We consider the implications of the mathematical modelling and analysis of neurone-to-neurone dynamical complex networks. We explain how the dynamical behaviour of relatively small scale strongly connected networks lead naturally to non-binary information processing and thus to multiple hypothesis decision making, even at the very lowest level of the brain’s architecture. This all looks a like a a loose  coupled array of  k-dimensional clocks. There are lots of challenges for maths here. We build on these ideas to address the "hard problem" of consciousness - which other disciplines say is beyond any mathematical explanation for ever! 

We discuss how a proposed “dual hierarchy model”, made up from both externally perceived, physical, elements of increasing complexity, and internally experienced, mental elements (which we argue are equivalent to feelings), may support a leaning and evolving consciousness. We introduce the idea that a human brain ought to be able to re-conjure subjective mental feelings at will. An immediate consequence of this model  is that finite human brains must always be learning and forgetting and that any possible subjective internal feeling that might be fully idealised only with a countable infinity of facets, could never be learned completely a priori by zombies or automata: it may be experienced more and more fully by an evolving human brain (yet never in totality, not even in a lifetime). 

  • Industrial and Applied Mathematics Seminar
4 May 2017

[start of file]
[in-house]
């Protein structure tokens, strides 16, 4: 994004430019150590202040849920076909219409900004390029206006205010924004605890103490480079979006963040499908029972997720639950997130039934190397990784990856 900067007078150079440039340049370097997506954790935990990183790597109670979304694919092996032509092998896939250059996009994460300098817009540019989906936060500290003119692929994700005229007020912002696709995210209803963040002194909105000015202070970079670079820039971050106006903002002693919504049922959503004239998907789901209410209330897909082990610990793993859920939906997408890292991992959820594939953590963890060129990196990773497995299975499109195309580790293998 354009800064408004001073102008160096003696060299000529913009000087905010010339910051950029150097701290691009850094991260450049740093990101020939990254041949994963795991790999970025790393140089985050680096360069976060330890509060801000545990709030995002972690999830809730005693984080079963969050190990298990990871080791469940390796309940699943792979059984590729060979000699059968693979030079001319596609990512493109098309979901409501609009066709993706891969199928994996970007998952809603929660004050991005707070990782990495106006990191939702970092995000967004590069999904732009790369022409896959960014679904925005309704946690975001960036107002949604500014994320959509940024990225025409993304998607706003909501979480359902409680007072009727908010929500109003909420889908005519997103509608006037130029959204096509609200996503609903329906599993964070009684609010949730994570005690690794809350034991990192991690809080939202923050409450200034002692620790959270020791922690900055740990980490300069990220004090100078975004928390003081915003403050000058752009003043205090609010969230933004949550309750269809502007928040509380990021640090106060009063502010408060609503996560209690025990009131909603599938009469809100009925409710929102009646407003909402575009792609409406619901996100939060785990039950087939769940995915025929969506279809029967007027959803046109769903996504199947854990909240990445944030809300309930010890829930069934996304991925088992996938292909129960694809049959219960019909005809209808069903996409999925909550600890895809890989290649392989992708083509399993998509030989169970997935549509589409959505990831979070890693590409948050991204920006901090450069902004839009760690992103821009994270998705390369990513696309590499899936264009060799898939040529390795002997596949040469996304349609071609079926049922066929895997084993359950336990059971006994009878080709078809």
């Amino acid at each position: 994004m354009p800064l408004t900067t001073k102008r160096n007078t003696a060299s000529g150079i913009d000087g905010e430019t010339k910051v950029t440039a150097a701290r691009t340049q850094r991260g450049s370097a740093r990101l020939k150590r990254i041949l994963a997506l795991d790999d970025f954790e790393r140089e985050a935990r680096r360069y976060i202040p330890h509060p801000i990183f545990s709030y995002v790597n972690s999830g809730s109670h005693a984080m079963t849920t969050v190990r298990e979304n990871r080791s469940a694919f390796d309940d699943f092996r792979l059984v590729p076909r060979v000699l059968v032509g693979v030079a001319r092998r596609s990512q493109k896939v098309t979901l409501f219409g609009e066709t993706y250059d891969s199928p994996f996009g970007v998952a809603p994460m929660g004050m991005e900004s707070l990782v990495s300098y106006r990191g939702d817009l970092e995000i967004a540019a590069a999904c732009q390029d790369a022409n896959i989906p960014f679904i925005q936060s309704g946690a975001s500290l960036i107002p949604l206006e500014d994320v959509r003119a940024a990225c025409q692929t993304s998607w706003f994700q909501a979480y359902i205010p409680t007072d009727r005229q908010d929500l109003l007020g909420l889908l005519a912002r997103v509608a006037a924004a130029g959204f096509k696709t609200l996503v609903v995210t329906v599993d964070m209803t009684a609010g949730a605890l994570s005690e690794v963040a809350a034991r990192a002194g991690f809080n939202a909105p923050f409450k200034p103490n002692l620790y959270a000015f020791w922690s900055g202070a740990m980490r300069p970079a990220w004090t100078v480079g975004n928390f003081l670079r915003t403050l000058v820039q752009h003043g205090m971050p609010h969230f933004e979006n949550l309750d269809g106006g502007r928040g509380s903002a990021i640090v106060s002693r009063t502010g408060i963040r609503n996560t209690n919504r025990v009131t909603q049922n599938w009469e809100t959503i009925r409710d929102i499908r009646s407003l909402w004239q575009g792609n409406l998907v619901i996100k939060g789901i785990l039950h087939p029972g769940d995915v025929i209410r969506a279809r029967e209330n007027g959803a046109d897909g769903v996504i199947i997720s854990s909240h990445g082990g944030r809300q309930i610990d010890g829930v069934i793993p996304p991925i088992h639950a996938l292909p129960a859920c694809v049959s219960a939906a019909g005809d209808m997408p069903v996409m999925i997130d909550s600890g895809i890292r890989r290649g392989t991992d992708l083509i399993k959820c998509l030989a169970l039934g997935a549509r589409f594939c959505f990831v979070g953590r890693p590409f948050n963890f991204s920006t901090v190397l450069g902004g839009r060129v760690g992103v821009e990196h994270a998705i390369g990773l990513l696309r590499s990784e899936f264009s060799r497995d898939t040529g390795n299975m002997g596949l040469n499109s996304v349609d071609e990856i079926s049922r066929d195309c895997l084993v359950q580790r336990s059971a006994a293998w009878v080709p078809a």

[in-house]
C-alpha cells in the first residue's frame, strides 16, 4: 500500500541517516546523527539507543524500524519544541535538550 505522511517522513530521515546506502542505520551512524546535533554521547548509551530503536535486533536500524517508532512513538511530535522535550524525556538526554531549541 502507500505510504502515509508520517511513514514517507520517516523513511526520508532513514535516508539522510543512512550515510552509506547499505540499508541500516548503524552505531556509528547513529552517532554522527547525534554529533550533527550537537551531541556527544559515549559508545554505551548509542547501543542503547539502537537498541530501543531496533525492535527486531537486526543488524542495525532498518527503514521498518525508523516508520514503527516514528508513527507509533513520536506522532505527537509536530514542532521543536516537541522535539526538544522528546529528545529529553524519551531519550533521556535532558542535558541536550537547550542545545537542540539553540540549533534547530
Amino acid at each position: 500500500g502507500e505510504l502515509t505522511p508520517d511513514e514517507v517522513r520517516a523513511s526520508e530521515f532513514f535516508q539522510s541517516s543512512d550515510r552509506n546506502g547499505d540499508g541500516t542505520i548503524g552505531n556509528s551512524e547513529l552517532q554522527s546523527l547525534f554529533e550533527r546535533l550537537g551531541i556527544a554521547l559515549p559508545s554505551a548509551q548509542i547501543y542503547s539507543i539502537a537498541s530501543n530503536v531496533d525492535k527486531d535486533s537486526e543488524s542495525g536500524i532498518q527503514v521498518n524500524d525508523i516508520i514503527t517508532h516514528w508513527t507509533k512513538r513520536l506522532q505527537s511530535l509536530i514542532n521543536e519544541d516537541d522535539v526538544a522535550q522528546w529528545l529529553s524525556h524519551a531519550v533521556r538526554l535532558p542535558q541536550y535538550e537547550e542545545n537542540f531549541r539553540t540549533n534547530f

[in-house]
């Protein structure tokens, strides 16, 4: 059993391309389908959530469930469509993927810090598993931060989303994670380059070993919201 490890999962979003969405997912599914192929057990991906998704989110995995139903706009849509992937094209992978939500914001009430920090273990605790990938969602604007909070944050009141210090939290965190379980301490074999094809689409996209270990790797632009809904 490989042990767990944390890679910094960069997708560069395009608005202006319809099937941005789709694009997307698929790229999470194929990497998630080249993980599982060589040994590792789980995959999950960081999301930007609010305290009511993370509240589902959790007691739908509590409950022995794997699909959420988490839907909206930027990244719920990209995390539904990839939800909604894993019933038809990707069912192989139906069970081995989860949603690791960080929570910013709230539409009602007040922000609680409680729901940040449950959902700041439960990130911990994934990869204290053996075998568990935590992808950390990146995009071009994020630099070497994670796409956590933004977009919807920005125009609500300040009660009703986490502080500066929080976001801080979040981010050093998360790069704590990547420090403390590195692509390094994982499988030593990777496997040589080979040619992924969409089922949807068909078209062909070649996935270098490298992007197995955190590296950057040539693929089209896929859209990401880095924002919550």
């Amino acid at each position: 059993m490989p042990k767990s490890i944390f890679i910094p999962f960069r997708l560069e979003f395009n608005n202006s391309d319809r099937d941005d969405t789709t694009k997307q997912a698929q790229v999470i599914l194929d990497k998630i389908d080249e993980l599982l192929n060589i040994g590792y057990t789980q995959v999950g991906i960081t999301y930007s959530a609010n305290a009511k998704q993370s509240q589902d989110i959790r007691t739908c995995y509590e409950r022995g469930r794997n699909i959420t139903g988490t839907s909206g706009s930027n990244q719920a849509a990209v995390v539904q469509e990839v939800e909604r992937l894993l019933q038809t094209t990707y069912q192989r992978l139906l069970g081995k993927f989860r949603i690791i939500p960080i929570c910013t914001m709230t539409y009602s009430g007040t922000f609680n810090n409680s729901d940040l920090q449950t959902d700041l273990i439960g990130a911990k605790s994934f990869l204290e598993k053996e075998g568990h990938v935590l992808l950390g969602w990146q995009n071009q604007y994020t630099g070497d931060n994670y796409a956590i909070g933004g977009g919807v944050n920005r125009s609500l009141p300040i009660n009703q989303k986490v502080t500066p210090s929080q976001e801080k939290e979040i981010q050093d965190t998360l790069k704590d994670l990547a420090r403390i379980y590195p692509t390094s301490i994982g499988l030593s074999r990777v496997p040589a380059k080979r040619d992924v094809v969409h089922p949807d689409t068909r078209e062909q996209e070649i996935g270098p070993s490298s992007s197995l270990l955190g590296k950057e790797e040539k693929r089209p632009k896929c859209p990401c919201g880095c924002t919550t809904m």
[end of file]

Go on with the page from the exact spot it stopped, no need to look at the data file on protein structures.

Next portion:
16:00
Christian Bick
Abstract

Networks of interacting oscillators give rise to collective dynamics such as localized frequency synchrony. In networks of neuronal oscillators, for example, the location of frequency synchrony could encode information. We discuss some recent persistence results for certain dynamically invariant sets called weak chimeras, which show localized frequency synchrony of oscillators. We then explore how the network structure and interaction allows for dynamic switching of the spatial location of frequency synchrony: these dynamics are induced by stable heteroclinic connections between weak chimeras. Part of this work is joined with Peter Ashwin (Exeter).

  • Industrial and Applied Mathematics Seminar
27 April 2017
16:00
David Schnoerr
Abstract

Many systems in nature consist of stochastically interacting agents or particles. Stochastic processes have been widely used to model such systems, yet they are notoriously difficult to analyse. In this talk I will show how ideas from statistics can be used to tackle some challenging problems in the field of stochastic processes.

In the first part, I will consider the problem of inference from experimental data for stochastic reaction-diffusion processes. I will show that multi-time distributions of such processes can be approximated by spatio-temporal Cox processes, a well-studied class of models from computational statistics. The resulting approximation allows us to naturally define an approximate likelihood, which can be efficiently optimised with respect to the kinetic parameters of the model. 

In the second part, we consider more general path properties of a certain class of stochastic processes. Specifically, we consider the problem of computing first-passage times for Markov jump processes, which are used to describe systems where the spatial locations of particles can be ignored.  I will show that this important class of generally intractable problems can be exactly recast in terms of a Bayesian inference problem by introducing auxiliary observations. This leads us to derive an efficient approximation scheme to compute first-passage time distributions by solving a small, closed set of ordinary differential equations.

 

  • Industrial and Applied Mathematics Seminar